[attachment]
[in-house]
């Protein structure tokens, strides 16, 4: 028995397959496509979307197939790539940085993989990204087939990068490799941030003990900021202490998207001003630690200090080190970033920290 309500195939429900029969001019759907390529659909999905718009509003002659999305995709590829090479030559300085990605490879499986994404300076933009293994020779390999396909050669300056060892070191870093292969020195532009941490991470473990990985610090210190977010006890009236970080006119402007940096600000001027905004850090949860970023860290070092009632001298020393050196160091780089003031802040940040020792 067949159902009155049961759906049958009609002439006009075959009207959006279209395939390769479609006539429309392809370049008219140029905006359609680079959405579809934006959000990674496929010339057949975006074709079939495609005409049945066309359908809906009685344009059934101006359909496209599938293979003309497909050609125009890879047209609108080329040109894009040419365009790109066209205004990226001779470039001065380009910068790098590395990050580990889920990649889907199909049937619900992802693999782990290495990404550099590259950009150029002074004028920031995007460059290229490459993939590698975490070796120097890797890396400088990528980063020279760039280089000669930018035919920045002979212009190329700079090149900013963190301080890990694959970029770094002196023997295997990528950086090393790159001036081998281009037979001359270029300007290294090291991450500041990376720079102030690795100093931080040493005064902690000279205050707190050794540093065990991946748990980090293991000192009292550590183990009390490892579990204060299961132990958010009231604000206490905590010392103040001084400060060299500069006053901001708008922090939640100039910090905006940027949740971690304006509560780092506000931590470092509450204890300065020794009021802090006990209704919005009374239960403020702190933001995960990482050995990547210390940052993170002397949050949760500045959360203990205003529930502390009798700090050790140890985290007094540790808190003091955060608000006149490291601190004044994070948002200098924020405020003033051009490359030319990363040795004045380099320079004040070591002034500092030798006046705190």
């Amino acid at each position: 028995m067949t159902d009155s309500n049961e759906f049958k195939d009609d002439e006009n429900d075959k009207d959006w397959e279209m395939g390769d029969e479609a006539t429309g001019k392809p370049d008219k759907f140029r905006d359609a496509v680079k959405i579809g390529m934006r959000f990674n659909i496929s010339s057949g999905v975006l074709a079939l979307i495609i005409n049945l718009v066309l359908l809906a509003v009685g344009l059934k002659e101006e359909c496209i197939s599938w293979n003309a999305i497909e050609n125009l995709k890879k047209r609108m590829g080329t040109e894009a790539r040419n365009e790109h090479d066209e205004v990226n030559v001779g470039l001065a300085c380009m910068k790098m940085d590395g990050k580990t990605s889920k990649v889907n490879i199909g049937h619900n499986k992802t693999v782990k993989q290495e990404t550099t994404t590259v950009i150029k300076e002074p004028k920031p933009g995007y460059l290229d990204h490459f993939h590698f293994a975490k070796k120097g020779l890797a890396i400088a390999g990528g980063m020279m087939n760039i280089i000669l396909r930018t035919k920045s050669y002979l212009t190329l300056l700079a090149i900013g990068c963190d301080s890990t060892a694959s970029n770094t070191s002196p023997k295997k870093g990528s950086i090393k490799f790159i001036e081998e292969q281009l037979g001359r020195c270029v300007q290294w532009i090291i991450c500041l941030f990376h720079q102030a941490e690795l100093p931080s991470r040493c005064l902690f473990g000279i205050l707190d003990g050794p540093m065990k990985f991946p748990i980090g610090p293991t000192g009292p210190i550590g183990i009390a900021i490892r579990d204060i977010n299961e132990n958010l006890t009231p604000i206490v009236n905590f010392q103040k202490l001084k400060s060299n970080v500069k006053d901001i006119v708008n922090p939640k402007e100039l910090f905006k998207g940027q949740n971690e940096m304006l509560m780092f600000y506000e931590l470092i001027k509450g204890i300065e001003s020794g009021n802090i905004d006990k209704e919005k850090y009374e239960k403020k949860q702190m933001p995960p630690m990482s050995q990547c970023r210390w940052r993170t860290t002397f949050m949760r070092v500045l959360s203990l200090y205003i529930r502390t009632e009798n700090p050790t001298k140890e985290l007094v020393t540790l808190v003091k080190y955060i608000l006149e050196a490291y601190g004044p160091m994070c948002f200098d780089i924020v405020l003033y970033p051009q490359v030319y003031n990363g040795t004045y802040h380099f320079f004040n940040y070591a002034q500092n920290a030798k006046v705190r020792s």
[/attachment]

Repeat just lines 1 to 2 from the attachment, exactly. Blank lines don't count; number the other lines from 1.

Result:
[in-house]
């Protein structure tokens, strides 16, 4: 028995397959496509979307197939790539940085993989990204087939990068490799941030003990900021202490998207001003630690200090080190970033920290 309500195939429900029969001019759907390529659909999905718009509003002659999305995709590829090479030559300085990605490879499986994404300076933009293994020779390999396909050669300056060892070191870093292969020195532009941490991470473990990985610090210190977010006890009236970080006119402007940096600000001027905004850090949860970023860290070092009632001298020393050196160091780089003031802040940040020792 067949159902009155049961759906049958009609002439006009075959009207959006279209395939390769479609006539429309392809370049008219140029905006359609680079959405579809934006959000990674496929010339057949975006074709079939495609005409049945066309359908809906009685344009059934101006359909496209599938293979003309497909050609125009890879047209609108080329040109894009040419365009790109066209205004990226001779470039001065380009910068790098590395990050580990889920990649889907199909049937619900992802693999782990290495990404550099590259950009150029002074004028920031995007460059290229490459993939590698975490070796120097890797890396400088990528980063020279760039280089000669930018035919920045002979212009190329700079090149900013963190301080890990694959970029770094002196023997295997990528950086090393790159001036081998281009037979001359270029300007290294090291991450500041990376720079102030690795100093931080040493005064902690000279205050707190050794540093065990991946748990980090293991000192009292550590183990009390490892579990204060299961132990958010009231604000206490905590010392103040001084400060060299500069006053901001708008922090939640100039910090905006940027949740971690304006509560780092506000931590470092509450204890300065020794009021802090006990209704919005009374239960403020702190933001995960990482050995990547210390940052993170002397949050949760500045959360203990205003529930502390009798700090050790140890985290007094540790808190003091955060608000006149490291601190004044994070948002200098924020405020003033051009490359030319990363040795004045380099320079004040070591002034500092030798006046705190």